Simulations of crack initiation in a quartz grain.
Molecular dynamics simulations of crack initiation in a quartz grain (Si–light green, O–dark green atoms) into a carbon dioxide environment (C–black, O–red atoms). The presence of carbon dioxide molecules leads to void formation in the fracture tip process zone, and crack propagation occurs at lower applied strain compared to dry quartz. Credit: Simeski and Ihme [2023], Figure 7
Editors’ Highlights are summaries of recent papers by AGU’s journal editors.
Source: Journal of Geophysical Research: Solid Earth

Molecular dynamics rely on empirical atomic potentials to reproduce the nanoscale behavior of natural and engineered systems. In a new study, Simeski and Ihme [2023] use reactive molecular dynamics to simulate an important geological process: the onset of fracturing of quartz in the presence of fluids.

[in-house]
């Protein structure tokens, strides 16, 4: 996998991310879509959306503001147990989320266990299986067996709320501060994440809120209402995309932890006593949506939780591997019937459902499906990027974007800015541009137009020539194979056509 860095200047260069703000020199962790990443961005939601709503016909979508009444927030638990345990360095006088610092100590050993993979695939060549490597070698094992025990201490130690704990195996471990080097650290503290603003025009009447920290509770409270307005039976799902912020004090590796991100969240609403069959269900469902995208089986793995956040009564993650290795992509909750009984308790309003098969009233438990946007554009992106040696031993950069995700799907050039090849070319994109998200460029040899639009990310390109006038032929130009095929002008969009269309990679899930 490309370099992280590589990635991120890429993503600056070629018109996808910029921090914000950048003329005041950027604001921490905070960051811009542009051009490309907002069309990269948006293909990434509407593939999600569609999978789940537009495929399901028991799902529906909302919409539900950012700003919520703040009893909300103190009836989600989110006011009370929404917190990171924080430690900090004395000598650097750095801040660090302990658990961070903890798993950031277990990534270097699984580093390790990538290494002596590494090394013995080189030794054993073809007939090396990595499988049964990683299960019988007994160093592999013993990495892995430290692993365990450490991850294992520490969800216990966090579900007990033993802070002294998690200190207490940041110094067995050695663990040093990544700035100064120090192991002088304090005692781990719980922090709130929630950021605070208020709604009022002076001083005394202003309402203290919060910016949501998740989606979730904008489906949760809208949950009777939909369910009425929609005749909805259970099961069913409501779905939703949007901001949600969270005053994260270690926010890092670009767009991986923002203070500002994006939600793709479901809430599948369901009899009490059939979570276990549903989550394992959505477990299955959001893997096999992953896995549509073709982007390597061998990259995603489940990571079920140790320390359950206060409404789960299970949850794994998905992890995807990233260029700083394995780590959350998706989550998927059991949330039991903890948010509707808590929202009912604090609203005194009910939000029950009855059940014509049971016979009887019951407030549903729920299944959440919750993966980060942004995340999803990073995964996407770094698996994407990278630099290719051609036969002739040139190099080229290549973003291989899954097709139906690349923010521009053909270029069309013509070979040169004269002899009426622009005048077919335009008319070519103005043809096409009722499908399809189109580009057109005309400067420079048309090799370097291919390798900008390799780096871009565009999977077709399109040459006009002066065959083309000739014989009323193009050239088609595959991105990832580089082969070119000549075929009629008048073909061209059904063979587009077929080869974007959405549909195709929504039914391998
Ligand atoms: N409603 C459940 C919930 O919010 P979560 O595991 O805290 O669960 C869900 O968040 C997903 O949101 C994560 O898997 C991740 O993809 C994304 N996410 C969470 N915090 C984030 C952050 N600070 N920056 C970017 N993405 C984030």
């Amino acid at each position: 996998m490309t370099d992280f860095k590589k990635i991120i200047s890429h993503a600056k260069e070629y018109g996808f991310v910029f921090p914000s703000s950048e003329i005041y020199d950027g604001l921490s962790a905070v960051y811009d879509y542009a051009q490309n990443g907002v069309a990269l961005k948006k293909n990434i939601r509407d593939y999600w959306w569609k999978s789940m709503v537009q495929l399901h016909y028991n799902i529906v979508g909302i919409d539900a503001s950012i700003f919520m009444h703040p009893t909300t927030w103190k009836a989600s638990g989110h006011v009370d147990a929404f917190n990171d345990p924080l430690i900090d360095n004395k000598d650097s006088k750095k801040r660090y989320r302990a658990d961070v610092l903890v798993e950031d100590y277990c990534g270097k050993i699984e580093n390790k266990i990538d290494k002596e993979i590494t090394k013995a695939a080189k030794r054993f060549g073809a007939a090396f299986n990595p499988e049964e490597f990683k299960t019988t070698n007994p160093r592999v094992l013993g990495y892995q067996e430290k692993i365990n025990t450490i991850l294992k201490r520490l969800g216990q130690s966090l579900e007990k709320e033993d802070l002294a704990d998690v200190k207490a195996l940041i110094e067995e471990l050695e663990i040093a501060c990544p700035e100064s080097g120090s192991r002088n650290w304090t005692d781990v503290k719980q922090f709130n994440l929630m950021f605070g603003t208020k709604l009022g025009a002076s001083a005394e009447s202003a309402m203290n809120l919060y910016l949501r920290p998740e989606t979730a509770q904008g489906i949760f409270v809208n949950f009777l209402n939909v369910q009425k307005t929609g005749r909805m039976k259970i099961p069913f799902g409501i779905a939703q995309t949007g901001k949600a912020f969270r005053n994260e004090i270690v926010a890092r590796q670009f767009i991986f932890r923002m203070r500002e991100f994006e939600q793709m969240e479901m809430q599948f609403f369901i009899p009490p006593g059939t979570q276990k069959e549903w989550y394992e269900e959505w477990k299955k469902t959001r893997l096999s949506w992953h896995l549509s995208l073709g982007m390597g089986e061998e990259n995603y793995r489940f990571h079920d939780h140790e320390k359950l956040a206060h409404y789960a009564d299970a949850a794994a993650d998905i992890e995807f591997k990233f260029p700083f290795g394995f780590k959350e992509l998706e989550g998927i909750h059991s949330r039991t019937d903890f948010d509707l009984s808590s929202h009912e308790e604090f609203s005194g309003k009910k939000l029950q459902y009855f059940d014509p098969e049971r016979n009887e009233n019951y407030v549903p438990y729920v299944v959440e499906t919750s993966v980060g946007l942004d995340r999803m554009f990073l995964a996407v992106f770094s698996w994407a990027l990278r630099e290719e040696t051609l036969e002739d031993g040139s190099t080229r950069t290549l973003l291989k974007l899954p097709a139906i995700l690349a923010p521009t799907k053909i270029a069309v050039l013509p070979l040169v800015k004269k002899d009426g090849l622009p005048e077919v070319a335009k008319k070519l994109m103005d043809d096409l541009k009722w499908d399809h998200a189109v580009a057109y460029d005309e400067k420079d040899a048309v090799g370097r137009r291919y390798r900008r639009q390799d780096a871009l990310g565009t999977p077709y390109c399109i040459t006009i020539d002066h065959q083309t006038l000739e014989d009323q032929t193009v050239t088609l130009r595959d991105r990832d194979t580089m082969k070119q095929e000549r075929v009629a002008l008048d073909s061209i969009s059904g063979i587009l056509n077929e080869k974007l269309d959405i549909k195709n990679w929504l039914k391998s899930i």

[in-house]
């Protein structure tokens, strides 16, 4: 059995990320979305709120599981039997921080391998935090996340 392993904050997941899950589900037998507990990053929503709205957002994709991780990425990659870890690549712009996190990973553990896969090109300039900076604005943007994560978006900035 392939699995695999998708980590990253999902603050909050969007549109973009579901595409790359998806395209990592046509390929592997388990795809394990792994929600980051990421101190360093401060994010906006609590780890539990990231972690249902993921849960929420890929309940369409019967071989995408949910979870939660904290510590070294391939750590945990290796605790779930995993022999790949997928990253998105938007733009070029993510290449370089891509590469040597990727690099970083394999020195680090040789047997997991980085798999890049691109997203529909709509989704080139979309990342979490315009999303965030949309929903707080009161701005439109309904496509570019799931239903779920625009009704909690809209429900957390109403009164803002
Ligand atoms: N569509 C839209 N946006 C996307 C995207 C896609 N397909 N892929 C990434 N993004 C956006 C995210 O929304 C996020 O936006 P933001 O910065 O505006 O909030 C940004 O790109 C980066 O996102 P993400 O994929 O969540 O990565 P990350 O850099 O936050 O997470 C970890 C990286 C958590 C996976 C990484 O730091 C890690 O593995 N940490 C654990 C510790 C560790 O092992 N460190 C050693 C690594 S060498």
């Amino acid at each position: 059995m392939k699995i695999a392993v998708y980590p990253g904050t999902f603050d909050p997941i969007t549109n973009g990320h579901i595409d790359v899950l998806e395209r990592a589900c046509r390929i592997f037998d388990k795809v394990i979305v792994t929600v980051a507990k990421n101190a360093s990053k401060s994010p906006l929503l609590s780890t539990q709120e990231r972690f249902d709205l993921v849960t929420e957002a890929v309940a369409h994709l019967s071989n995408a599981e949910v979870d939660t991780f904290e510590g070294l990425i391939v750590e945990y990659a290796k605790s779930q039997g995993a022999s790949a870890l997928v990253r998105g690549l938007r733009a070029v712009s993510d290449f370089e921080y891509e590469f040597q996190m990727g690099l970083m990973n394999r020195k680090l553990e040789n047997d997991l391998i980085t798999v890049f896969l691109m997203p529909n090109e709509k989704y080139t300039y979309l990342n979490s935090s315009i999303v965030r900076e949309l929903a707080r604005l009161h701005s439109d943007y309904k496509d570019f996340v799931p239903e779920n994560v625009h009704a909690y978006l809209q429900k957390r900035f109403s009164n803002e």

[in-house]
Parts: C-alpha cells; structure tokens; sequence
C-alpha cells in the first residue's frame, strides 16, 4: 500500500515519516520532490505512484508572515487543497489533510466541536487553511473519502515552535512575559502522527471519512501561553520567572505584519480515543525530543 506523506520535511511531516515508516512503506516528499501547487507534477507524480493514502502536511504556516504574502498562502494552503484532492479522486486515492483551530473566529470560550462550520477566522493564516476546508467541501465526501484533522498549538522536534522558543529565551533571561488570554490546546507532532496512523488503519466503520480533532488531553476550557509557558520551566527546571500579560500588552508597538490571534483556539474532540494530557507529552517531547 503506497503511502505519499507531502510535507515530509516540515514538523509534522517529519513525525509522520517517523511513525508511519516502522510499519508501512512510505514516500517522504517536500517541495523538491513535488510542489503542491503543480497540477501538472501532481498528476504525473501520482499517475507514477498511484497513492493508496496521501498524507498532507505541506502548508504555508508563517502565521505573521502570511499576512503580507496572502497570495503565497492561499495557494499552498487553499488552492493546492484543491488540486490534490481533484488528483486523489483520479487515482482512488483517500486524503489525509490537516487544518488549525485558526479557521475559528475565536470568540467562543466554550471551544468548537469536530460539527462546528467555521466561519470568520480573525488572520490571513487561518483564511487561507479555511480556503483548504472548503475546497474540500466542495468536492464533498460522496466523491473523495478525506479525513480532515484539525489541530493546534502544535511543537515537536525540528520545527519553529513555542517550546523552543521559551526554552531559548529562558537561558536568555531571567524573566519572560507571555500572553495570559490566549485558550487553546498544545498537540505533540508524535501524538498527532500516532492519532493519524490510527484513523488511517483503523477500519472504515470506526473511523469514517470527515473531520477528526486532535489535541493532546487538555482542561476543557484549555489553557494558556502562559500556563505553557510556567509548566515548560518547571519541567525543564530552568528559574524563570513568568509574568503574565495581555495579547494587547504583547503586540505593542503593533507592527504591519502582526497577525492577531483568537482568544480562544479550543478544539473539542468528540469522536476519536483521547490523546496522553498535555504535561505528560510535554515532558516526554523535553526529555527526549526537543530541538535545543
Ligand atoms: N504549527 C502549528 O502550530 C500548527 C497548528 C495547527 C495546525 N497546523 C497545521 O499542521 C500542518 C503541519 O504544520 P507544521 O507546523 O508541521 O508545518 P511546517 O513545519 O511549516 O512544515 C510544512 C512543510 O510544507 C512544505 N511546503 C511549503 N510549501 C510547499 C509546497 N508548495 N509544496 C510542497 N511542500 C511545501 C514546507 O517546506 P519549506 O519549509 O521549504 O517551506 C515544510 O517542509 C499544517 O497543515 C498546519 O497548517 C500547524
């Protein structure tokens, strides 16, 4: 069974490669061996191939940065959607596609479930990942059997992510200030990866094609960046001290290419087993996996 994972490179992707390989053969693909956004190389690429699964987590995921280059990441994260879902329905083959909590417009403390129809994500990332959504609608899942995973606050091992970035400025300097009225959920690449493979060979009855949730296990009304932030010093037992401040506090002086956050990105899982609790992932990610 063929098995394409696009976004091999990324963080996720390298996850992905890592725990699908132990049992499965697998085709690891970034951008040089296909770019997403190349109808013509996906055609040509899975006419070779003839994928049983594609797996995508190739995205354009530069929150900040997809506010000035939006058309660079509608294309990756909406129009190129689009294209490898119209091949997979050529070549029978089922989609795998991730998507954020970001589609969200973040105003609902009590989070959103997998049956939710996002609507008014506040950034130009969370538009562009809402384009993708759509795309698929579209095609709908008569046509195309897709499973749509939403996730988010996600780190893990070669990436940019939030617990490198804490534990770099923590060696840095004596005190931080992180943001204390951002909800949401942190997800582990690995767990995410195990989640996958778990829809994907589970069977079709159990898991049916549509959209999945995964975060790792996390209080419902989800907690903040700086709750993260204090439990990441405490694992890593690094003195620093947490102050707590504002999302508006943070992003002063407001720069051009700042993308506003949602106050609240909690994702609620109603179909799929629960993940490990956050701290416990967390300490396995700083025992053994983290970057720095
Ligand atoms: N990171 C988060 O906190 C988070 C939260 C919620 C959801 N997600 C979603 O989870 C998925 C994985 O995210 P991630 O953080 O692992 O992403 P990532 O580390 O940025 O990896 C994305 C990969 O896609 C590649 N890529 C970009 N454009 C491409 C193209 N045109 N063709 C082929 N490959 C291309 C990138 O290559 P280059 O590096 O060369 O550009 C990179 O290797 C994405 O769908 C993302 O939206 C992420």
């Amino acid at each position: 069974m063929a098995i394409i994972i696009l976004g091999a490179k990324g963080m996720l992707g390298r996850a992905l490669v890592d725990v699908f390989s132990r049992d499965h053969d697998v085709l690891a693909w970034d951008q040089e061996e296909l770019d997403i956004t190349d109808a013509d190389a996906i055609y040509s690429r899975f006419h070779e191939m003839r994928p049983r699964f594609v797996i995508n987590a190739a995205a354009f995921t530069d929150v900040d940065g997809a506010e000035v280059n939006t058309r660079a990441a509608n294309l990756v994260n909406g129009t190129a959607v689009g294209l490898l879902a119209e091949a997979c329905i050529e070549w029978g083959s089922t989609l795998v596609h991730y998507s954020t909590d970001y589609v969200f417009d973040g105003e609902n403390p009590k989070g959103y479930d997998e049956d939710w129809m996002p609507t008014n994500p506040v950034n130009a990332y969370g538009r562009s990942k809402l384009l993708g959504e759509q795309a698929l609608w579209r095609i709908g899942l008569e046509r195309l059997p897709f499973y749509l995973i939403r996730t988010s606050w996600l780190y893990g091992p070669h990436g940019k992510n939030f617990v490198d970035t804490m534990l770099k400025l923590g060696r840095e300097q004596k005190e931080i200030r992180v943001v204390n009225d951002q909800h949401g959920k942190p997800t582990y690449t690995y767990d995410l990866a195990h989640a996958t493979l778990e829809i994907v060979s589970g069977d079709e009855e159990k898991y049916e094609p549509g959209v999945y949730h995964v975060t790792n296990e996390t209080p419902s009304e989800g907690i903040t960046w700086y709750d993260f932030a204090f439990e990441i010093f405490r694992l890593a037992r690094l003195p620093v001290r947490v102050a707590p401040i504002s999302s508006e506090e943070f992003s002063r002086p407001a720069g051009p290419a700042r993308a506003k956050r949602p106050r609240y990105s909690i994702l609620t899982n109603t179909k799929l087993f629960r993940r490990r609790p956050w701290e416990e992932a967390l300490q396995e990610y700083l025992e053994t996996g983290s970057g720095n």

The authors use atomic potentials of quartz (a major constituent of the Earth’s upper crust), carbon dioxide and water. These potentials are now well-established, allowing to simulate the dynamics of systems that contain hundreds of thousands of atoms over several tens of nanoseconds. They used the Large-scale Atomic/Molecular Massively Parallel Simulator (LAMMPS) software to reproduce the onset of fracturing of quartz in the presence of carbon dioxide and water. An important outcome is that quartz may break under a lower stress at the nanoscale in presence of carbon dioxide or water than when dry. This result may be considered when operating geological reservoirs where carbon dioxide is planned to be stored.

Citation: Simeski, F., & Ihme, M. (2023). Corrosive influence of carbon dioxide on crack initiation in quartz: Comparison with liquid water and vacuum environments. Journal of Geophysical Research: Solid Earth, 128, e2022JB025624.

—François Renard, Associate Editor, JGR: Solid Earth

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